Natural Resources and Environment:
Adequacy of Preparation and Response Related to Exxon Valdez Oil Spill
T-RCED-89-59, Aug 10, 1989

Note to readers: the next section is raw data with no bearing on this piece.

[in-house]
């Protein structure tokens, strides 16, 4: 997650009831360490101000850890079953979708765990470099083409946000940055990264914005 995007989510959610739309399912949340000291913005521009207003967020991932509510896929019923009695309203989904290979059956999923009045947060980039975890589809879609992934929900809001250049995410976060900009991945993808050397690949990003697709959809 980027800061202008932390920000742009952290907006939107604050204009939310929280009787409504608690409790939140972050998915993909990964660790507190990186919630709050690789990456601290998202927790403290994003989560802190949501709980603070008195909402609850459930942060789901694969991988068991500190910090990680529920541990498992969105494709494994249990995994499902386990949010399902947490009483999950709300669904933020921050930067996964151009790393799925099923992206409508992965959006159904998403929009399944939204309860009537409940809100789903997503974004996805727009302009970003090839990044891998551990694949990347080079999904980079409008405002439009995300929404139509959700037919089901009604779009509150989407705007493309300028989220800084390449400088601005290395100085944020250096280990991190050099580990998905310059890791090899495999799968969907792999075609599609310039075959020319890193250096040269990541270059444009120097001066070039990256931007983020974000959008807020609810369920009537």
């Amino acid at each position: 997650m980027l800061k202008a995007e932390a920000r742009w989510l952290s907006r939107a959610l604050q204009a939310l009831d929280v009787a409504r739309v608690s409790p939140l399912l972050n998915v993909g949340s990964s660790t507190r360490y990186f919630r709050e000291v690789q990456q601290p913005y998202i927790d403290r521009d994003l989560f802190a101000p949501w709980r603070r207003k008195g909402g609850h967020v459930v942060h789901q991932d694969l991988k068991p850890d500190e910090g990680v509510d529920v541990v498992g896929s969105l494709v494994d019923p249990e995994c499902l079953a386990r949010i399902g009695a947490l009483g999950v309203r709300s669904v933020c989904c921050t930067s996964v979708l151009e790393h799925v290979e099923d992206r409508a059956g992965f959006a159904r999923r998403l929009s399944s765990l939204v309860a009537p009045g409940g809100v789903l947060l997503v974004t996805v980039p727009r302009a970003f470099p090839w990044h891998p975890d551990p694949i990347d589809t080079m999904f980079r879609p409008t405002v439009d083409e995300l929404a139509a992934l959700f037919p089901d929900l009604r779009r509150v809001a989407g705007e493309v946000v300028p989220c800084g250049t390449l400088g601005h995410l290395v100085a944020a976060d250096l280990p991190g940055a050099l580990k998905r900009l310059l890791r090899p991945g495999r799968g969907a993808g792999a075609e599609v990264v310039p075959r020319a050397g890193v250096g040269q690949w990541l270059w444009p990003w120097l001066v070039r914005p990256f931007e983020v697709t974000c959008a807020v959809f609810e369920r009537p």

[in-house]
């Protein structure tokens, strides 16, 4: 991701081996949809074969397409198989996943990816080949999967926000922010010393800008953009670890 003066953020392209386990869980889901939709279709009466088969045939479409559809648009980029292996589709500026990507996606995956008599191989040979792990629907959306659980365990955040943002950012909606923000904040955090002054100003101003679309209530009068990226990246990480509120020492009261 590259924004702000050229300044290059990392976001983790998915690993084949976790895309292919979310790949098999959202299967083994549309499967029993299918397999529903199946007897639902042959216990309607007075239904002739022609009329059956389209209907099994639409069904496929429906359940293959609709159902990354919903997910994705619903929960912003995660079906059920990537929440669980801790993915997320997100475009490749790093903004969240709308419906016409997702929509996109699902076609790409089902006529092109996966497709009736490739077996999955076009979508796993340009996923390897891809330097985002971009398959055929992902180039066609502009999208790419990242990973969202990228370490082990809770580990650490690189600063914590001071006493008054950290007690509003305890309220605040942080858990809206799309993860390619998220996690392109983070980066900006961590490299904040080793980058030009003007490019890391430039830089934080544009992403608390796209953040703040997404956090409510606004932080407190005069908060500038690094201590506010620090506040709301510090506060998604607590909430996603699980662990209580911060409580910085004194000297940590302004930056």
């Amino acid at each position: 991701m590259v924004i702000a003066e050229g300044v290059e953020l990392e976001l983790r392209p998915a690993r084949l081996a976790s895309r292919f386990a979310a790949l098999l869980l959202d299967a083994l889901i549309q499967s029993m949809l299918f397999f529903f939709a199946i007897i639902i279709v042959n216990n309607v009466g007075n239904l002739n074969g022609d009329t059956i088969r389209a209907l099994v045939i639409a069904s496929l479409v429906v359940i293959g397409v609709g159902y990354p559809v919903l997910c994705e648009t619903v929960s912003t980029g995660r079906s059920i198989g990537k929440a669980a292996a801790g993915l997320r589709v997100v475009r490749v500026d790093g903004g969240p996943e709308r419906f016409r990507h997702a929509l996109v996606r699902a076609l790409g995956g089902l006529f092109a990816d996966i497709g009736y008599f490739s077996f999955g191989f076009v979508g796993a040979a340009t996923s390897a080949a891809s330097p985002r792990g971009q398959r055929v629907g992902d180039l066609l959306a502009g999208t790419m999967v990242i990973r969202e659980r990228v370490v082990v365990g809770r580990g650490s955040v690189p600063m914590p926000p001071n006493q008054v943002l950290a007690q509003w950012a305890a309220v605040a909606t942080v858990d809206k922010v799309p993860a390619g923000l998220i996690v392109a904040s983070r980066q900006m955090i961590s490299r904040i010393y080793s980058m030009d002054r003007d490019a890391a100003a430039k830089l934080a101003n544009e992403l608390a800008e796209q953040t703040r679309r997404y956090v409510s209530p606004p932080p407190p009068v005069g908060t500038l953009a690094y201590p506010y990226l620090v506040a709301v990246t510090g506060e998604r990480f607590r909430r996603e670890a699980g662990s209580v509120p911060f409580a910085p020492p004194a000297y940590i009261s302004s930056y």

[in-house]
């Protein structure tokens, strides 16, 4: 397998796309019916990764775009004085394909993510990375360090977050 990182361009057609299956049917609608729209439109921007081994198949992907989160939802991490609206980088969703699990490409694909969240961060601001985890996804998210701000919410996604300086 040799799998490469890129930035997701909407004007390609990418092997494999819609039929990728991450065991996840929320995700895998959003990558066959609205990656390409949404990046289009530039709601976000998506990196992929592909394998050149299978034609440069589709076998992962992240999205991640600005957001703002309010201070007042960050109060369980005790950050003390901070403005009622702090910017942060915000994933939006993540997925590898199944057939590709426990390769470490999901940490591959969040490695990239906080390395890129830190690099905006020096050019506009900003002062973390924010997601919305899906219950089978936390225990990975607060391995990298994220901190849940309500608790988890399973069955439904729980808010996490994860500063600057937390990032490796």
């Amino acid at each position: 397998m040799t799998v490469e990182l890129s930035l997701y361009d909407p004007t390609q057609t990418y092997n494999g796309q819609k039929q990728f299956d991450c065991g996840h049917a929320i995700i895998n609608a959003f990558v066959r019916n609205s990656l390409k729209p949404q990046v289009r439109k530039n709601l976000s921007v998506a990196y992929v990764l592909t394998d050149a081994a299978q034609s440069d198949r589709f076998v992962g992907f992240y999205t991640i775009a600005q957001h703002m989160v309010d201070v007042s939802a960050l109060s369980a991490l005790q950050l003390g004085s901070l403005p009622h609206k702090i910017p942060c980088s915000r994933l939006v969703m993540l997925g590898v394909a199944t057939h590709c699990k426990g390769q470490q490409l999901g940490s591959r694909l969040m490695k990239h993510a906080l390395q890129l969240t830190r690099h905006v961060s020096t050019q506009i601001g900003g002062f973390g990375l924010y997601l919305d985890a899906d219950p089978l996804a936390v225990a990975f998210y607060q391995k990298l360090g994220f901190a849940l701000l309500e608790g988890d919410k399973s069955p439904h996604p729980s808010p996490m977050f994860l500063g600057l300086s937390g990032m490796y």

GAO discussed the oil industry's and federal government's response to a large oil spill in Alaska. GAO found that: (1) an inadequate initial response to the spill resulted from equipment and personnel shortages, inadequate communications, and an ineffective organizational structure; (2) the pipeline terminal operator only assembled equipment and personnel for the most likely accident, which was far less severe in magnitude than what actually occurred; (3) the pipeline terminal operator did not have an adequate response plan for a large spill; (4) the federal leadership role in oil-spill cleanup operations was unclear; (5) Alaska, not the federal government, required the pipeline terminal operator to have a response plan; (6) oil-spill response technology was inadequate; (7) the tanker operator was able to marshal cleanup resources far more efficiently than the Coast Guard could have; and (8) use of measures that could have prevented the spill was limited in the area where the spill occurred. GAO believes that preventive actions are equally as important as improving response capability.